United Nations


Convention against Torture and Other Cruel, Inhuman or Degrading Treatment or Punishment

Distr.: General

5 May 2022

Original: English

Committee against Torture

Seventy-third session

Summary record of the 1882nd meeting

Held at the Palais Wilson, Geneva, on Thursday, 21 April 2022, at 3 p.m.

Chair:Mr. Heller


Consideration of reports submitted by States parties under article 19 of the Convention (continued)

Fourth periodic report of Iceland (continued)

The meeting was called to order at 3.05 p.m.

Consideration of reports submitted by States parties under article 19 of the Convention (continued)

Fourth periodic report of Iceland (continued) ( CAT/C/ISL/4 ; CAT/C/ISL/Q/4 )

1. At the invitation of the Chair, the delegation of Iceland joined the meeting.

2.Ms. Bjarnadóttir (Iceland) said that the Office of the Parliamentary Ombudsman had been given additional funding to ensure that it would be in a position to fulfil its mandate as the country’s national mechanism for the prevention of torture. Since late October 2018, the Ombudsman had made nine visits to places of detention, including a prison, other detention facilities, psychiatric wards and a treatment centre for juveniles; each visit had culminated in the preparation of an extensive report. The Ombudsman had been able to visit most of the country’s prisons and other places of detention, so it could not be said that the Office was either underfunded or understaffed.

3.Although many of the recommendations made by the Ombudsman were intended for the institutions he visited, government ministries and other bodies had worked together in follow-up to those recommendations. The Ministry of Justice, for example, had set up a working group, including representatives of the law enforcement authorities, to help draw up rules on police custody and ensure that people who had been arrested were given a medical examination before they were incarcerated, as had been recommended by the Ombudsman after his April 2019 visit to the custody facilities of the central police station in Reykjavik. In follow-up to other recommendations made by the Ombudsman, the Ministry was also developing rules on the use of force by prison guards.

4.The comprehensive review of the Act on Legal Competence would respond to recommendations made by the Ombudsman following his visit to the psychiatric facilities of the hospital at Kleppur in October 2018. The 2015 amendments to the Act provided, inter alia, for the extension of periods of involuntary hospitalization, thereby enabling the authorities to take measures less drastic than depriving a person of his or her legal competence entirely in the event that further treatment was required. Additional amendments to the Act were still needed, however, and the Ministry of Justice was working with the country’s lawmakers to determine what steps to take next as part of the ongoing overhaul of the Act.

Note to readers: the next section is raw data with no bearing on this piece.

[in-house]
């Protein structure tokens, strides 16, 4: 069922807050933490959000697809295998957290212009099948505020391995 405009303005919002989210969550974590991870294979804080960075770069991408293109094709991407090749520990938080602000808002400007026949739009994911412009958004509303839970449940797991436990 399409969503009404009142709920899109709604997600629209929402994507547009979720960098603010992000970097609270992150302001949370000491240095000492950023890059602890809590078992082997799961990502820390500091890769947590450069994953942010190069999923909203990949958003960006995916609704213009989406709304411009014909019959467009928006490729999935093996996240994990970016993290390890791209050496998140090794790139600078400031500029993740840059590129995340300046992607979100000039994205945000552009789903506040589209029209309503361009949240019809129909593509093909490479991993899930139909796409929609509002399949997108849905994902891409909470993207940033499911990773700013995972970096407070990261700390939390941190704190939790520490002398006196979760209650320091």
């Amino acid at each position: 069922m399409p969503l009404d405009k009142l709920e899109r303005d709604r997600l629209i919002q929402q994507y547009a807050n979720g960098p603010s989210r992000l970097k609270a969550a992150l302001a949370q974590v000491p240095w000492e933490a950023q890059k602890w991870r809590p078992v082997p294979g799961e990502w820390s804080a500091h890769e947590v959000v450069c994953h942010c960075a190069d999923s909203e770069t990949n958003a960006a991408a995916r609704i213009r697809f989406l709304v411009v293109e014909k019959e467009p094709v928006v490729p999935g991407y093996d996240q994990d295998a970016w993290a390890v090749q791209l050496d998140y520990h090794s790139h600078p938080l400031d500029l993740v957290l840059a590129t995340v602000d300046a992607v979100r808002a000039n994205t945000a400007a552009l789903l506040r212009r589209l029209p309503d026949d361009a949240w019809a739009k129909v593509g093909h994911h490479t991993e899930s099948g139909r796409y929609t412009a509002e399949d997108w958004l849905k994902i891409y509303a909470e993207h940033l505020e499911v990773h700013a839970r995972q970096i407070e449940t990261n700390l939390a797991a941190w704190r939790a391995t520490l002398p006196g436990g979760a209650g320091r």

5.Ms. Steinsdóttir (Iceland) said that the Government’s plans to act on the recommendations made by the Parliamentary Ombudsman after his visits to the psychiatric facilities at two of the country’s hospitals would lead to further improvements to health-care services. Although the Ombudsman had found no evidence that patients were subjected to inhumane or degrading treatment, his visit reports had shed light on problems relating to the legal basis for their involuntary admission to psychiatric wards. As a result, the Ministry of Health had begun reviewing the Patients’ Rights Act. Once the amendments proposed by the Ministry were made law, the Act would contain definitions of the terms “involuntary measure” and “distance monitoring”, all treatment measures would have to be documented and provision would be made for the right of appeal or complaint. The aim of the proposed amendments was to clarify the relevant legal framework, not to make it easier to commit a person to a psychiatric facility.